While compressing the project is likely to increase the risk, the opposite is also true (up to a point): By relaxing the project, you can decrease its risk. I call this technique risk decompression. You deliberately design the project for a later delivery date by introducing float along the critical path. Risk decompression is the best way to reduce the project’s fragility, its sensitivity to the unforeseen.
You should decompress the project when the available solutions are too risky. Other reasons for decompressing the project include concerns about the present prospects based on a poor past track record, facing too many unknowns, or a volatile environment that keeps changing its priorities and resources.
As discussed in Chapter 7, a classic mistake when trying to reduce risk is to pad estimations. This will actually make matters worse and decrease the probability of success. The whole point of decompression is to keep the original estimations unchanged and instead increase the float along all network paths.
At the same time, you should not over-decompress. Using the risk models, you can measure the effect of the decompression and stop when you reach your decompression target (discussed later in this section). Excessive decompression will have diminishing returns when all activities have high float. Any additional decompression beyond this point will not reduce the design risk, but will increase the overall overestimation risk and waste time.
You can decompress any project design solution, although you typically decompress only the normal solution. Decompression pushes the project a bit into the uneconomical zone (see Figure 10-2), increasing the project’s time and cost. When you decompress a project design solution, you still design it with the original staffing. Do not be tempted to consume the additional decompression float and reduce the staff—that defeats the purpose of risk decompression in the first place.
How To Decompress
A straightforward way of decompressing the project is to push the last activity or the last event in the project down the timeline. This adds float to all prior activities in the network. In the case of the network depicted in Figure 10-4, decompressing activity 16 by 10 days results in a criticality risk of 0.47 and an activity risk of 0.52. Decompressing activity 16 by 30 days results in a criticality risk of 0.3 and an activity risk of 0.36.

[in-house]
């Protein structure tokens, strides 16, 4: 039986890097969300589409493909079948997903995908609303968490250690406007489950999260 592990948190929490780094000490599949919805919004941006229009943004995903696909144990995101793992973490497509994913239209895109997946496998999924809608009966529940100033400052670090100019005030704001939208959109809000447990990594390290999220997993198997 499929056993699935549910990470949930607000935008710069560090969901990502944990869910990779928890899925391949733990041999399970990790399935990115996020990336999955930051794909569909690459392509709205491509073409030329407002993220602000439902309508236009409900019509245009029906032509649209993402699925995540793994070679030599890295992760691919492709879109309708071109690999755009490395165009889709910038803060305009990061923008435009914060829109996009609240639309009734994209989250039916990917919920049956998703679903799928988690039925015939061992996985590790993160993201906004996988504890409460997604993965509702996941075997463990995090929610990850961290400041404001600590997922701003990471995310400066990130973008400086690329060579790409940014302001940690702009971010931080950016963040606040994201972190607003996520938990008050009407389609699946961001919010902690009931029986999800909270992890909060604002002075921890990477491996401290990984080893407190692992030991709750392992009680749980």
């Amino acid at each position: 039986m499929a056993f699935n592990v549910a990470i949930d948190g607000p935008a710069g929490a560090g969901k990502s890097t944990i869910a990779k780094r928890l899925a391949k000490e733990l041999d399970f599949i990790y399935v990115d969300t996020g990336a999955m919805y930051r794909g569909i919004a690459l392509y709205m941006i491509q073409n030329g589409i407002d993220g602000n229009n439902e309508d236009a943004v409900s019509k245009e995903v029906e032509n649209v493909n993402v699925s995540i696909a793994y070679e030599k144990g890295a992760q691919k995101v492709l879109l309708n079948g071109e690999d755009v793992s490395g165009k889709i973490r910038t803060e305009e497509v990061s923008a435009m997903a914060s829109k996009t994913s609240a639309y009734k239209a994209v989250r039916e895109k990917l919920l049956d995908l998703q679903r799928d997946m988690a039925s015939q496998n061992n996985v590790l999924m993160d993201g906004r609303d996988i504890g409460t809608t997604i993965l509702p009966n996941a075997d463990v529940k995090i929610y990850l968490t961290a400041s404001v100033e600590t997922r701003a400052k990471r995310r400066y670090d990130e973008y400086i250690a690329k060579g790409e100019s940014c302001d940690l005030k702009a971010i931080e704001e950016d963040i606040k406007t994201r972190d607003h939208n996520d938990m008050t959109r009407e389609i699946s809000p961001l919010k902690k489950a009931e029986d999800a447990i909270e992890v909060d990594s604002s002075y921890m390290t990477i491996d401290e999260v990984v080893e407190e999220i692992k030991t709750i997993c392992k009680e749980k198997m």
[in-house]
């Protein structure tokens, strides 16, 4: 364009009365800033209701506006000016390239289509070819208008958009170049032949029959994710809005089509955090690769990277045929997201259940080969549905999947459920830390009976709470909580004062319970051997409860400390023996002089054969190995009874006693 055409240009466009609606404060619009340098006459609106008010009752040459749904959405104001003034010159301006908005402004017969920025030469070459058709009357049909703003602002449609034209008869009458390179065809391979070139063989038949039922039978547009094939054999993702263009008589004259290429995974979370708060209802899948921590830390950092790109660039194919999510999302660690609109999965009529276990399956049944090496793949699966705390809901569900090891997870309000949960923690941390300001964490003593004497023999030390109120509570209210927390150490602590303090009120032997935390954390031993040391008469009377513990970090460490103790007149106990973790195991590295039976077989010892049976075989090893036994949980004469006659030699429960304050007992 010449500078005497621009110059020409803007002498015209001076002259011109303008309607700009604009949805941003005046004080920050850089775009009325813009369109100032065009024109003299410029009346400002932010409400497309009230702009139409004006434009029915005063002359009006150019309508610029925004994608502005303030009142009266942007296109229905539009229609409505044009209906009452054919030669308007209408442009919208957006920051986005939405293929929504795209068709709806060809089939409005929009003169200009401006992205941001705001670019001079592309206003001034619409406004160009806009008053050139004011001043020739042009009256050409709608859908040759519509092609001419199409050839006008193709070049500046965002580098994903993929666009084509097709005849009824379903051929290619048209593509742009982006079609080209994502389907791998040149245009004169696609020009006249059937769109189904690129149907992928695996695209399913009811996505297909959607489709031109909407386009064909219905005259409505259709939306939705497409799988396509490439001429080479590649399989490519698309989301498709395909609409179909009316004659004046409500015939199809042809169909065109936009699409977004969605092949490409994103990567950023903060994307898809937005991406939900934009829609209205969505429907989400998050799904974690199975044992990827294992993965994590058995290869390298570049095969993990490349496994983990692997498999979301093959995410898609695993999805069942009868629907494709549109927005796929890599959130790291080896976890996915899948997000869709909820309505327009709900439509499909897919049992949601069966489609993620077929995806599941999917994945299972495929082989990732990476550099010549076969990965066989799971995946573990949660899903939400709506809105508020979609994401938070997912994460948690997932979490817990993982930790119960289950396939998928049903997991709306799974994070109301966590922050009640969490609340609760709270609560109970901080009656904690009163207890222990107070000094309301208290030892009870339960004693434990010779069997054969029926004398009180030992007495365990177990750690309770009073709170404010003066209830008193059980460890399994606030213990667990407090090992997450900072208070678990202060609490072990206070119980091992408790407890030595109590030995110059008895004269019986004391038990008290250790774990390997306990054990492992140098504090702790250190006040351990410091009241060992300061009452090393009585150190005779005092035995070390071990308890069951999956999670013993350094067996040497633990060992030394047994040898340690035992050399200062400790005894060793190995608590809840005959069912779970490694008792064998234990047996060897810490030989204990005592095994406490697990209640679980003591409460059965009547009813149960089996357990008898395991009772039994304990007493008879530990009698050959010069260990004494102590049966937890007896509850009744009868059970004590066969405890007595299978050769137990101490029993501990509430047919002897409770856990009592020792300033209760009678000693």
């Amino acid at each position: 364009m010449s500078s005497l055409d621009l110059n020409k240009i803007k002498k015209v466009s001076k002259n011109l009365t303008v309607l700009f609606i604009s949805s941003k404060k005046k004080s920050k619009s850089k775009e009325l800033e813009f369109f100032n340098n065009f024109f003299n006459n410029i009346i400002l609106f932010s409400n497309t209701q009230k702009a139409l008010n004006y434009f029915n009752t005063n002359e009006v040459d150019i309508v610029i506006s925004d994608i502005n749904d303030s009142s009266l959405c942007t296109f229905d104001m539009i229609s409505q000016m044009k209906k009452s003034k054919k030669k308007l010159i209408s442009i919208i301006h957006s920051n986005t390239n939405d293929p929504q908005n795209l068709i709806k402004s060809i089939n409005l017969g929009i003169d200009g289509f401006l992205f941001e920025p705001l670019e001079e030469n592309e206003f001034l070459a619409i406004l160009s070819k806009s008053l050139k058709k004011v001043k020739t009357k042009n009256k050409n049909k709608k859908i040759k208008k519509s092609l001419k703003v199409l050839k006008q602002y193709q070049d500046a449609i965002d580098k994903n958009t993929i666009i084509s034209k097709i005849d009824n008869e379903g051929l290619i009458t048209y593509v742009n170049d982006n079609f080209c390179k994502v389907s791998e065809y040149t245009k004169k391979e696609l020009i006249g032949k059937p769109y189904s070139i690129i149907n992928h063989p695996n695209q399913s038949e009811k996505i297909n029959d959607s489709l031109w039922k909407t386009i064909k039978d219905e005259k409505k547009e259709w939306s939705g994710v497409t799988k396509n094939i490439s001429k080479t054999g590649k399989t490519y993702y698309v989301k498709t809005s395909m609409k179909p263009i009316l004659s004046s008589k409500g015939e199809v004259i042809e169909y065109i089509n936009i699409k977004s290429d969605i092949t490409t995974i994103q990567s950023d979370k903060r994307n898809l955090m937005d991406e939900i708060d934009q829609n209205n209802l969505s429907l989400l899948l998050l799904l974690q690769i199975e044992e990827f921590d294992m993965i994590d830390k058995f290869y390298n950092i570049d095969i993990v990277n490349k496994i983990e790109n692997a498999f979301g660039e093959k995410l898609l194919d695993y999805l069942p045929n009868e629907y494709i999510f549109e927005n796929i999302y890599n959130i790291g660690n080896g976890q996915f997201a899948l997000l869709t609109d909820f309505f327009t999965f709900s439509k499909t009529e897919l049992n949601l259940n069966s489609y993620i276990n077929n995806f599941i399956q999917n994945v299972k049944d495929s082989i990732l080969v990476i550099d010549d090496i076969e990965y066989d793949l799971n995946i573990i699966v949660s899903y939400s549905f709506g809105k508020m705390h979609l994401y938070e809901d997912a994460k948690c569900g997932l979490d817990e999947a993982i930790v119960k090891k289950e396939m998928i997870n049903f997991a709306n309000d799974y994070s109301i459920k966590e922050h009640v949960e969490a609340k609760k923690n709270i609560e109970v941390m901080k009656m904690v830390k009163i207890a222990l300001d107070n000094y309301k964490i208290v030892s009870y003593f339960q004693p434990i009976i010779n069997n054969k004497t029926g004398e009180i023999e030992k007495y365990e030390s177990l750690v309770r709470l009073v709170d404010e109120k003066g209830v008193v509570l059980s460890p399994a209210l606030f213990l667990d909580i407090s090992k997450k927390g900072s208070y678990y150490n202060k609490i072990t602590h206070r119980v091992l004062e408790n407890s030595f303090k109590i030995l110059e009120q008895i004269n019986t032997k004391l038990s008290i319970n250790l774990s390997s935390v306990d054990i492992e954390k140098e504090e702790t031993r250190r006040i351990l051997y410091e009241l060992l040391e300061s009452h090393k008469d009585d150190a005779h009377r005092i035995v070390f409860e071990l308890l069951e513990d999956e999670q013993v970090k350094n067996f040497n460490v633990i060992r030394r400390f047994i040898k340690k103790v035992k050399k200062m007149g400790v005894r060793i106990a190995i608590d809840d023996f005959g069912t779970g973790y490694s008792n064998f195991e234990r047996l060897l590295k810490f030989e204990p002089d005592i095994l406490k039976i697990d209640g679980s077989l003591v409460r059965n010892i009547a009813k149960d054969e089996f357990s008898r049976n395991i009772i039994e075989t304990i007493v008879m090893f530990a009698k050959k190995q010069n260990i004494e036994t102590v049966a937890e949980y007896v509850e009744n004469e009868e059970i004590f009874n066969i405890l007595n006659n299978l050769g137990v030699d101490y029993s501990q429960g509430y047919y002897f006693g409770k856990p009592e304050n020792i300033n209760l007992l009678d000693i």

A more sophisticated technique is to also decompress one or two key activities along the critical path, such as activity 8 in Figure 10-4. In general, the further down the network you decompress, the more you need to decompress because any slip in an upstream activity can consume the float of the downstream activities. The earlier in the network you decompress, the less likely it is that all of the float you have introduced will be consumed.
When decompressing a project, you should strive to decompress until the risk drops to 0.5. Figure 10-7 demonstrates this point on the ideal risk curve using a logistic function with asymptotes at 1 and 0.
FIGURE 10-7 The decompression target on the ideal risk curve
When the project has a very short duration, the value of risk is almost 1.0, and the risk is maximized. At that point the risk curve is almost flat. Initially, adding time to the project does not reduce the risk by much. With more time, at some point the risk curve starts descending, and the more time you give the project, the steeper the curve gets. However, with even more time, the risk curve starts leveling off, offering less reduction in risk for additional time. The point at which the risk curve is the steepest is the point with the best return on the decompression—that is, the most reduction in risk for the least amount of decompression. This point defines the risk decompression target. Since the logistic function in Figure 10-7 is a symmetric curve between 0 and 1, the tipping point is at a risk value of exactly 0.5.
To determine how the decompression target relates to cost, compare the actual risk curve with the direct cost curve (Figure 10-8). The actual risk curve is confined to a narrower range than the ideal risk curve and never approaches either 0 or 1, although it behaves similarly to a logistic function between its maximum and minimum values. As discussed at the beginning of this chapter, the steepest point of the risk curve (where concave becomes convex) is at minimum direct cost, which coincides with the decompression target (Figure 10-8).
FIGURE 10-8 Minimum direct cost coincides with risk at 0.5
Since the risk keeps descending to the right of 0.5, you can think of 0.5 as a minimum decompression target. Again, you should monitor the behavior of the risk curve and not over-decompress.
If the minimum direct cost point of the project is also the best point risk-wise, this makes it the optimal design point for the project, offering the least direct cost at the best risk. This point is neither too risky nor too safe, benefiting as much as possible from adding time to the project.